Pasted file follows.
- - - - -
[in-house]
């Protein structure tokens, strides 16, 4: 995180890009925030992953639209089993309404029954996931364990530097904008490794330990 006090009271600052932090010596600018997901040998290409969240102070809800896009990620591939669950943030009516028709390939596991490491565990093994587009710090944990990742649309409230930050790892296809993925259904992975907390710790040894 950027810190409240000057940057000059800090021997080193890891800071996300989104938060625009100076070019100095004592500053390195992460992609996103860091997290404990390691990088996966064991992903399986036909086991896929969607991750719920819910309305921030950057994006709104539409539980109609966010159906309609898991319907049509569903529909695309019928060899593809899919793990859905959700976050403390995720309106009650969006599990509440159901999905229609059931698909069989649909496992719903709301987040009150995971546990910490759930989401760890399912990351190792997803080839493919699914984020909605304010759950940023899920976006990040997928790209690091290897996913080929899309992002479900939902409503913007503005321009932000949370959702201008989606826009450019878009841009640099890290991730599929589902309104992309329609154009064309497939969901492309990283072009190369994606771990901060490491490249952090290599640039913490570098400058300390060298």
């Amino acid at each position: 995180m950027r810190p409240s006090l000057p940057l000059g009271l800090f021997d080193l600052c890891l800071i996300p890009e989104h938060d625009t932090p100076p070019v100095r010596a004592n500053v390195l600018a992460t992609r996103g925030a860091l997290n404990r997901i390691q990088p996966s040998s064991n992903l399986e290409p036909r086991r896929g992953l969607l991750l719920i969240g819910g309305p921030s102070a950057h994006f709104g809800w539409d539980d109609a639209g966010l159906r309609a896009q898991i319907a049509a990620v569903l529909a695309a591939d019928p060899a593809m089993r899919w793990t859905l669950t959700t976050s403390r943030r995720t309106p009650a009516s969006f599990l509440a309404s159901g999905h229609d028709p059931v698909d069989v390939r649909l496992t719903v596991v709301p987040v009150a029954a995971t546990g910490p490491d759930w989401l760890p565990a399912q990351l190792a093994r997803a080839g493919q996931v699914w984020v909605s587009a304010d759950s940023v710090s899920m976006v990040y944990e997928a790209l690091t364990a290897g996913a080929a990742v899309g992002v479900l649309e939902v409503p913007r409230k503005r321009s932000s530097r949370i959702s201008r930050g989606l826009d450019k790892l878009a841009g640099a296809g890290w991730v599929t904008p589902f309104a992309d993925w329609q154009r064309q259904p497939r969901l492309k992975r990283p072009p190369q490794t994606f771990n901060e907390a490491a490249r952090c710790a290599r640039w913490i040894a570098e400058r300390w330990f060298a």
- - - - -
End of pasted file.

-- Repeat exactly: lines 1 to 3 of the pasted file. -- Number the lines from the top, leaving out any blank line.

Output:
[in-house]
């Protein structure tokens, strides 16, 4: 995180890009925030992953639209089993309404029954996931364990530097904008490794330990 006090009271600052932090010596600018997901040998290409969240102070809800896009990620591939669950943030009516028709390939596991490491565990093994587009710090944990990742649309409230930050790892296809993925259904992975907390710790040894 950027810190409240000057940057000059800090021997080193890891800071996300989104938060625009100076070019100095004592500053390195992460992609996103860091997290404990390691990088996966064991992903399986036909086991896929969607991750719920819910309305921030950057994006709104539409539980109609966010159906309609898991319907049509569903529909695309019928060899593809899919793990859905959700976050403390995720309106009650969006599990509440159901999905229609059931698909069989649909496992719903709301987040009150995971546990910490759930989401760890399912990351190792997803080839493919699914984020909605304010759950940023899920976006990040997928790209690091290897996913080929899309992002479900939902409503913007503005321009932000949370959702201008989606826009450019878009841009640099890290991730599929589902309104992309329609154009064309497939969901492309990283072009190369994606771990901060490491490249952090290599640039913490570098400058300390060298």
């Amino acid at each position: 995180m950027r810190p409240s006090l000057p940057l000059g009271l800090f021997d080193l600052c890891l800071i996300p890009e989104h938060d625009t932090p100076p070019v100095r010596a004592n500053v390195l600018a992460t992609r996103g925030a860091l997290n404990r997901i390691q990088p996966s040998s064991n992903l399986e290409p036909r086991r896929g992953l969607l991750l719920i969240g819910g309305p921030s102070a950057h994006f709104g809800w539409d539980d109609a639209g966010l159906r309609a896009q898991i319907a049509a990620v569903l529909a695309a591939d019928p060899a593809m089993r899919w793990t859905l669950t959700t976050s403390r943030r995720t309106p009650a009516s969006f599990l509440a309404s159901g999905h229609d028709p059931v698909d069989v390939r649909l496992t719903v596991v709301p987040v009150a029954a995971t546990g910490p490491d759930w989401l760890p565990a399912q990351l190792a093994r997803a080839g493919q996931v699914w984020v909605s587009a304010d759950s940023v710090s899920m976006v990040y944990e997928a790209l690091t364990a290897g996913a080929a990742v899309g992002v479900l649309e939902v409503p913007r409230k503005r321009s932000s530097r949370i959702s201008r930050g989606l826009d450019k790892l878009a841009g640099a296809g890290w991730v599929t904008p589902f309104a992309d993925w329609q154009r064309q259904p497939r969901l492309k992975r990283p072009p190369q490794t994606f771990n901060e907390a490491a490249r952090c710790a290599r640039w913490i040894a570098e400058r300390w330990f060298a």